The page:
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New group hop on EU frog directive

A PROTECTED species of frog could present a planning hiccup for controversial plans to split Parteen in two to facilitate the preferred route for the €100 million Limerick Northern Distributor Road, a new group has claimed.
The Environmental Group of Parteen has warned the emerging preferred route crosses rural farmland, which is home to a protected species of frog.
Known as the common frog (Rana Temporaria) it is fairly plentiful in Ireland but is protected under an EU directive because of declining numbers in Europe. The directive aims to protect some 220 habitats and lists approximately 1,000 species, including the frog.
The new community group in Parteen is considering organising a public demonstration in the near future to vent its anger and staunch opposition to the new route. Its main aim is to submit to and participate in the consultation process for the proposed Limerick Northern Distributor Road.
In a statement issued to The Clare Champion, the group predicts a road of this scale through the heart of Parteen would destroy village life.
“The prudence of building such a road and the need for it, are questionable in the current economic climate.
“There are alternative routes for such a road that need to be explored further before any decision is taken to cut the village of Parteen in two,” the group warned.
“If such a road is to proceed along the route suggested, all measures must be taken to ensure the safety of the young and elderly in the community who use the existing road to access the school, church, recreational areas, shops and other village amenities.
“This road must take full account of the environmental impact of the increase in traffic including noise, air, light and water pollution,” the group stated.
In the coming weeks the group plans to lobby local TDs and county councillors, petition the community for its opinion on the proposed road, organise a public demonstration and submit a detailed document to the consultation process.
Senior engineer Tom Tiernan noted this project is presently at the Emerging Preferred Route Corridor Public Consultation Stage. The purpose of this is to invite comment from members of the public who might be directly or indirectly affected if the proposal is to proceed.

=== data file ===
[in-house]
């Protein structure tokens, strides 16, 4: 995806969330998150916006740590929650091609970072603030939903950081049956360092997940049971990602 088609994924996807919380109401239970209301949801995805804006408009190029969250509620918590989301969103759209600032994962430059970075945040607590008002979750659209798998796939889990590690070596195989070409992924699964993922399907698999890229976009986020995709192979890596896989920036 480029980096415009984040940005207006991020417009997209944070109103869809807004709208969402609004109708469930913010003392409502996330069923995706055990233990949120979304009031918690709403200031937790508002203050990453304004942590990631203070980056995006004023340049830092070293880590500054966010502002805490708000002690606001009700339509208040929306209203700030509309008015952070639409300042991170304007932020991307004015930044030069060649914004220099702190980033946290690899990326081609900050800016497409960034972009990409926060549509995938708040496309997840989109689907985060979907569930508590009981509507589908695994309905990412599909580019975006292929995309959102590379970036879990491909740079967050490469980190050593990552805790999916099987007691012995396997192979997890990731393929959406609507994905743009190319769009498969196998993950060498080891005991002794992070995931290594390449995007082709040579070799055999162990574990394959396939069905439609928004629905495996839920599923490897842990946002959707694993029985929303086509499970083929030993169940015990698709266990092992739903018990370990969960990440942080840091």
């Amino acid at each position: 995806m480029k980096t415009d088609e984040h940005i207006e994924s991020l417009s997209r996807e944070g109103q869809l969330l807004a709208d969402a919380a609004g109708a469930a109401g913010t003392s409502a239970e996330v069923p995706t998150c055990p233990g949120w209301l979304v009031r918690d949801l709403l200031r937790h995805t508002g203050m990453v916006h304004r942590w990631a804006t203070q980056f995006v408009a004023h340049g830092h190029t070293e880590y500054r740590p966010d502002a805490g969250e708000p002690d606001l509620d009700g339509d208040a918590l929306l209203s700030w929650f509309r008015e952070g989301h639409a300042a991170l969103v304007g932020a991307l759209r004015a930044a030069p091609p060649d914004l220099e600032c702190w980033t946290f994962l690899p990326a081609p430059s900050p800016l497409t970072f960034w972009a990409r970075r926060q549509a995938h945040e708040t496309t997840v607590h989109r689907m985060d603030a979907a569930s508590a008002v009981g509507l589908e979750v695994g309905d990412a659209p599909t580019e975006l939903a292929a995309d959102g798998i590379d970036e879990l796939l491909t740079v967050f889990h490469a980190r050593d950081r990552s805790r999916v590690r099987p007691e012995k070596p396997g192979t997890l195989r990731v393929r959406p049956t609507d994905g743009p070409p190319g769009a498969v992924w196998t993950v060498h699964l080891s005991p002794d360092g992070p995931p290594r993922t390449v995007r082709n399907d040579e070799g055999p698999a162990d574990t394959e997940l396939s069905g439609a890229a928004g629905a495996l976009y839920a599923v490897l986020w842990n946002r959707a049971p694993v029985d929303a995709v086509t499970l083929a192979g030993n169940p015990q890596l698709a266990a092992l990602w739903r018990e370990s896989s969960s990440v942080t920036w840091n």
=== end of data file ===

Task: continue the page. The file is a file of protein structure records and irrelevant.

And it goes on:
“The council welcomes the intended participation of Parteen community members in the process and I can assure them that any submission or submissions they make within the designated period will be considered in detail,” he said.
The group’s concerns are shared by Councillor Pascal Fitzgerald, who is disappointed with the planning of the new road, which he claims will divide settled communities and destroy their living environment.
He said residents in areas such as Parteen and Gillogue have expressed shocked and deep disappointment with the route. “Even people who have no connections with the area are asking why areas that have been ideal for living in are now to virtually have their heart cut out.”
Councillor Fitzgerald added people living on parts of the route, which is prone to flooding, want to know can experts guarantee that flooding will never occur again after this dual carriageway is constructed.
“Residents want to know what input the ESB and the University of Limerick had into the decision to earmark this route for the road.
“The fact that this road is not going to be tolled will make it a cheap rat-run for heavy vehicles and extra traffic going to and coming from the capital. To suggest that roundabouts and traffic lights will deter traffic from using the road is nonsense. If trucks or cars can save money by not paying tolls they will do so.  The Shannon Tunnel is the perfect example as it is being totally under-utilised by traffic,” he said.
Councillor Fitzgerald claimed there was a communication problem regarding  this project. He said he is annoyed the council did not keep councillors or the public fully up to date on what was being planned.
He declared, “Originally there were several routes earmarked and suddenly it is now down to one. Councillors were only informed that this was the preferred route a week before it went on public display in a local hotel.
“This road will cut off local residents who use certain areas for walking and in Parteen from the local shop. It will be particularly difficult for older people.”
He claimed there are people who support this road, but who don’t want to see people’s homes knocked to facilitate it.
Clare County Council in conjunction with Limerick City Council and Limerick County Council has commenced the planning process to advance the development of the Limerick Northern Distributor Road and associated infrastructure from a location in the vicinity of the eastern end of the proposed Coonagh-Knockalisheen Strategic Route to a tie-in with the R445 (old N7) in County Limerick.
The scheme will comprise the design and construction of approximately 10kms of road that will include a crossing of the Ardnacrusha Tailrace and River Shannon, together with possible crossings of the Blackwater and Mulkear rivers.


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